Barrel - while an official station name on the Rio Grande - wasn't actually a real town of any sort. Rather, it was the location of a very unique piece of hardware known as the "Barrel Transfer", located approximately halfway between Salida and Cleora.
The barrel transfer was an early rotary dumper designed to speed the transloading of narrow gauge gondolas into standard gauge cars. Built in 1921 to handle coal coming off the Crested Butte Branch and going to CF&I at Pueblo, the dumper would roll a wood-side narrow gauge gon on its side (as if it were rolling inside a barrel, hence the name) and dump the contents into a standard gauge gon below. It sped up the process and replaced a small army of men with shovels, who previously performed the function by hand. By the mid-1920s, limestone and dolomite from the Monarch Branch was being handled in a similar manner through the dumper.
CF&I was initially unhappy with the transfer, claiming it caused too much breakage and resulted in too much coal being reduced to slack (unmarketable fine coal dust). As a result. in 1930 they installed a screening plant as part of the process. Coal would be dumped into a special standard gauge hopper, which had a conveyor that would move the product to a screening plant. The fines would be screened out, and the marketable product was then loaded back into standard gauge gondolas. This whole apparatus was only used for coal, and could be moved out of the way to transload limestone or other bulk products.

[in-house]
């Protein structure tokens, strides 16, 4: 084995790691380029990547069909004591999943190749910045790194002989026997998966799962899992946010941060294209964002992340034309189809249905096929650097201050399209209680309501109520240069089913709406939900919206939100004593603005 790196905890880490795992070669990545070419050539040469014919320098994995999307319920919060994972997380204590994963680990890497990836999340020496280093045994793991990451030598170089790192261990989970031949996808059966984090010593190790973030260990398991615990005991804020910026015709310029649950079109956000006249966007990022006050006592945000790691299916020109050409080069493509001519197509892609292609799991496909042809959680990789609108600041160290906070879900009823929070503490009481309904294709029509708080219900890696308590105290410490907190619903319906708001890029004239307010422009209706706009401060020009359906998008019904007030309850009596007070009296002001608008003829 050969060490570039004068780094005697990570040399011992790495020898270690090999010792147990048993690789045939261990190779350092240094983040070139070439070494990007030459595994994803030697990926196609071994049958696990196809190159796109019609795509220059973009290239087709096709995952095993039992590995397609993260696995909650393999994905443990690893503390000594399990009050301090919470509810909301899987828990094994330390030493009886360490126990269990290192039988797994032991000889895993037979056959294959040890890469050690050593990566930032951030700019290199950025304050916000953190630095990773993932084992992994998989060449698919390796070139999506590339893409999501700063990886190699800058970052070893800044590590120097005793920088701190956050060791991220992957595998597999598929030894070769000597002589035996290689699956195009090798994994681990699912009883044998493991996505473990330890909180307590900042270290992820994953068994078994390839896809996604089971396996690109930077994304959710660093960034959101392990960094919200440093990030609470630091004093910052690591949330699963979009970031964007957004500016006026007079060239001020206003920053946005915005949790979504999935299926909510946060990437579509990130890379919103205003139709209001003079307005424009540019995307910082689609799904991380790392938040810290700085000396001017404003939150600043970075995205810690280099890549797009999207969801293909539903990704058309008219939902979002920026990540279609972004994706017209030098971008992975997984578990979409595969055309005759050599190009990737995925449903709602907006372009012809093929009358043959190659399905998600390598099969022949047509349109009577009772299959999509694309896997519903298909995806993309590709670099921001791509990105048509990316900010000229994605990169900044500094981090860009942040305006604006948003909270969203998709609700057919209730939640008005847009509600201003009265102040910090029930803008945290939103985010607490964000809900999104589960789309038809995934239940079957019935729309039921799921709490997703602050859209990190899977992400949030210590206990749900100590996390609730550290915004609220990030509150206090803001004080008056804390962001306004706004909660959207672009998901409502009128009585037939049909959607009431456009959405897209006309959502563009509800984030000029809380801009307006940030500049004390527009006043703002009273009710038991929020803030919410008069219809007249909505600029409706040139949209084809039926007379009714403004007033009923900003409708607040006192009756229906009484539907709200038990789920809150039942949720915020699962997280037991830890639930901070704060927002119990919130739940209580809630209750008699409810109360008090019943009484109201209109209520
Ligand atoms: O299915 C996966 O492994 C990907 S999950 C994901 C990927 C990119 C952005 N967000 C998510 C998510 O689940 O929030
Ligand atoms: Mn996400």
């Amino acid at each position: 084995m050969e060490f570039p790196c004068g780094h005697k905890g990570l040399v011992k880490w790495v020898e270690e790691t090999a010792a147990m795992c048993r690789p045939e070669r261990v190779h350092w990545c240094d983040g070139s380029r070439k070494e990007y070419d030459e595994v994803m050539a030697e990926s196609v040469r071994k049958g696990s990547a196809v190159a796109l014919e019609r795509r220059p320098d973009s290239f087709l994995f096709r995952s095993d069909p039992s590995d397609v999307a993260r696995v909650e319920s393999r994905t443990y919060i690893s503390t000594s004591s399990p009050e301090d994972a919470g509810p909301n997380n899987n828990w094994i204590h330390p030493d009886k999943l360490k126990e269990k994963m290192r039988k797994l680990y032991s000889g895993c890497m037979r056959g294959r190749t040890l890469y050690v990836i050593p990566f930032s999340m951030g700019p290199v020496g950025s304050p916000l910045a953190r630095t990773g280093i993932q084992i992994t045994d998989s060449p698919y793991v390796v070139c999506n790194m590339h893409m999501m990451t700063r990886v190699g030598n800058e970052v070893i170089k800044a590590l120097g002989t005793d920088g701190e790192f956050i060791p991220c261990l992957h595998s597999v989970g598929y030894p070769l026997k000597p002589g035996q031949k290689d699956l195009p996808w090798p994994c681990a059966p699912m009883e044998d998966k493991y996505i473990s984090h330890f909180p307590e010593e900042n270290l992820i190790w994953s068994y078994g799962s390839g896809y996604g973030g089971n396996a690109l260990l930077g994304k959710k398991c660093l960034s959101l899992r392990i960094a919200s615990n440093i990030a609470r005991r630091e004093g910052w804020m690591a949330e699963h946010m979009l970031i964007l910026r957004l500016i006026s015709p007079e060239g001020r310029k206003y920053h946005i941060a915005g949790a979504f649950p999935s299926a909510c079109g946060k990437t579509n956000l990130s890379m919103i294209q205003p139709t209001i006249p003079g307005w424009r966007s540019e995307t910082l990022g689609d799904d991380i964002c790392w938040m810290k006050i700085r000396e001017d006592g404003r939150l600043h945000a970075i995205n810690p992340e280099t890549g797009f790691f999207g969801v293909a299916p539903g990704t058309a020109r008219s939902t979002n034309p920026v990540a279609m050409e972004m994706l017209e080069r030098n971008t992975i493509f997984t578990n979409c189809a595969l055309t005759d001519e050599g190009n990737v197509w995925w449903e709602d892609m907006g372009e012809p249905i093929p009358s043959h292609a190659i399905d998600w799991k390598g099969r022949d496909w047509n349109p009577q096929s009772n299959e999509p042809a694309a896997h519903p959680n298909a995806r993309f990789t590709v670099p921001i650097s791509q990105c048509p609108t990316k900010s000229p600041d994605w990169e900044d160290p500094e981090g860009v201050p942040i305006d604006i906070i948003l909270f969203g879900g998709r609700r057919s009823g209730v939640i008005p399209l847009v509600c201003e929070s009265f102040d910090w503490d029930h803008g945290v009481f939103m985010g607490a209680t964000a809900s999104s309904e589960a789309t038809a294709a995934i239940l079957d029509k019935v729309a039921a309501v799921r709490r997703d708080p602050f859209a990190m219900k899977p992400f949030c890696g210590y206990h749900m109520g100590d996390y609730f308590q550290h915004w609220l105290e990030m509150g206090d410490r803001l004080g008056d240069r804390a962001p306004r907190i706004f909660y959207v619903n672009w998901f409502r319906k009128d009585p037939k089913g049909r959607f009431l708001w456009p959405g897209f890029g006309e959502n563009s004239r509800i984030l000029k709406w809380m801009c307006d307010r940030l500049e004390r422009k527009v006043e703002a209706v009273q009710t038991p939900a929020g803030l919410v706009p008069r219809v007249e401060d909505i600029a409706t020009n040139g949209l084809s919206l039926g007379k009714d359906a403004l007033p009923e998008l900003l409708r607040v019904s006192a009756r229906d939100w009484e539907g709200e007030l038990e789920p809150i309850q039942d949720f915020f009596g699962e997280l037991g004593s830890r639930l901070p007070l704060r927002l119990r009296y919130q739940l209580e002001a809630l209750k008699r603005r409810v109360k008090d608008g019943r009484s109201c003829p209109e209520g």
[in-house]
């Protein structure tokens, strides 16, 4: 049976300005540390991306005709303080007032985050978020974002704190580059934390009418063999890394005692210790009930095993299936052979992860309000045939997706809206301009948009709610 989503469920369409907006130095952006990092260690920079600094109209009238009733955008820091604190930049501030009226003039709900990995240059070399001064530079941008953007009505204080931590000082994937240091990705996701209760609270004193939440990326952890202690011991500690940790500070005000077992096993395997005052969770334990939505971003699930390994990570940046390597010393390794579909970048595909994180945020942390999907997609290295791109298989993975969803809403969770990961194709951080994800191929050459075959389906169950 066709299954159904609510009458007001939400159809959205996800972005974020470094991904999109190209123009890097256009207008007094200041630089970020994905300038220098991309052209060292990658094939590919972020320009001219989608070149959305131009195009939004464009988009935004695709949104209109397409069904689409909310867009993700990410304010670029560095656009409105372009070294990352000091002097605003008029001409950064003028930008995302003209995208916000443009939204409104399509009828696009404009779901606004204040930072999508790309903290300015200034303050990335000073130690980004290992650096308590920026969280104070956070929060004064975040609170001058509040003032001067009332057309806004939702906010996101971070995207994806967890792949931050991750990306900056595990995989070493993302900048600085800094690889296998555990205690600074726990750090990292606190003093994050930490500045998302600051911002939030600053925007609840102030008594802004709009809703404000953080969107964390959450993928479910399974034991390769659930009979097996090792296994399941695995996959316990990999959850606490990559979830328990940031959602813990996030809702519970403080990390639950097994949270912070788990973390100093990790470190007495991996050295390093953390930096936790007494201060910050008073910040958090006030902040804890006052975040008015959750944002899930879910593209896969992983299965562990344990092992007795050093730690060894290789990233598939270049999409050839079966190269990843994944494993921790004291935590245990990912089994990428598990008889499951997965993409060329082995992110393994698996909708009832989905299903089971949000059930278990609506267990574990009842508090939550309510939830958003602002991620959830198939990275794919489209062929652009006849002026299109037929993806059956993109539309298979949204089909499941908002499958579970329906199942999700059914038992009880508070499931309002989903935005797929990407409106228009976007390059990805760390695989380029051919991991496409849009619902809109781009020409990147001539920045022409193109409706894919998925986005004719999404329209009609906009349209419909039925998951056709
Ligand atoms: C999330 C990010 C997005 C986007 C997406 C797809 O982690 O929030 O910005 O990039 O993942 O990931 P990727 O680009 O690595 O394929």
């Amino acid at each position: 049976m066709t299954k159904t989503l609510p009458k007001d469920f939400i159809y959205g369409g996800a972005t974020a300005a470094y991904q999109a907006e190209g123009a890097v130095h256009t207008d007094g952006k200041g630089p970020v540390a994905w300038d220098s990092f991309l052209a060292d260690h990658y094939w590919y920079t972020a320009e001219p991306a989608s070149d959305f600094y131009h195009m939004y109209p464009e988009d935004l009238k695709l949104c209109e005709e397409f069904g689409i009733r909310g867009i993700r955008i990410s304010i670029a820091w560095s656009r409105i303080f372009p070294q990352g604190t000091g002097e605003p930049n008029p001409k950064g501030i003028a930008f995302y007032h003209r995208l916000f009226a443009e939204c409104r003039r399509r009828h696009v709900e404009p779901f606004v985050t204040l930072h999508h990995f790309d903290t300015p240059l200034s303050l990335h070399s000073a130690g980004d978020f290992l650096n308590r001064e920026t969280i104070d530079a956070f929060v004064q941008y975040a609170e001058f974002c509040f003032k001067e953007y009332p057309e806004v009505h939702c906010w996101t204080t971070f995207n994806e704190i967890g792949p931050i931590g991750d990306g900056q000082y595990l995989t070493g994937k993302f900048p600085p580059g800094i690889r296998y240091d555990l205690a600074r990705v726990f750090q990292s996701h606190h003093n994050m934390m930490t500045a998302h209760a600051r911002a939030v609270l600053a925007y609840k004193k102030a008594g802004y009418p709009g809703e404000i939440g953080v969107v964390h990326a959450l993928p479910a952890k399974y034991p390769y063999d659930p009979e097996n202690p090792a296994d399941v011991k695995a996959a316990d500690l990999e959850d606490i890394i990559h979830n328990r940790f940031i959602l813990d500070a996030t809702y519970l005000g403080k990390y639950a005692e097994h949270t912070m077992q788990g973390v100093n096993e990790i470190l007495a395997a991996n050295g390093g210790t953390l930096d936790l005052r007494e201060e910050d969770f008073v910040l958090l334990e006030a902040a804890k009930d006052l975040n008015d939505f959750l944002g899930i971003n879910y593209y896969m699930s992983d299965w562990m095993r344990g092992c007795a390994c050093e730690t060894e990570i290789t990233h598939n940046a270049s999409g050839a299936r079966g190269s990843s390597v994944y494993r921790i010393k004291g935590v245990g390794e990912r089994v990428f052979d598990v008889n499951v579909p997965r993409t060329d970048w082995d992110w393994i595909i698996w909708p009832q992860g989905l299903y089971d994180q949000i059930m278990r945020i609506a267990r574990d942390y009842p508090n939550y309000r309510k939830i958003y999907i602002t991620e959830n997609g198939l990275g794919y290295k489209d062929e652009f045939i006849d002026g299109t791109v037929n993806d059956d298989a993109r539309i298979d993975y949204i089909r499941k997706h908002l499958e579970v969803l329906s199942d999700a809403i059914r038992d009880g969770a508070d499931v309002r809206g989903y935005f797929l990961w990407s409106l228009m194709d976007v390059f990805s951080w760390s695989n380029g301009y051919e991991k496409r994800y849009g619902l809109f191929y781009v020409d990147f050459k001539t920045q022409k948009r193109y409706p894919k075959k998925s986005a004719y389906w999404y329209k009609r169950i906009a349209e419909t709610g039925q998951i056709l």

Its usefulness came to an end in 1956, when all of the narrow gauge lines out of Salida had either been abandoned (Marshall Pass and the Valley Line) or converted to standard gauge (the Monarch Branch). It was scrapped shortly thereafter.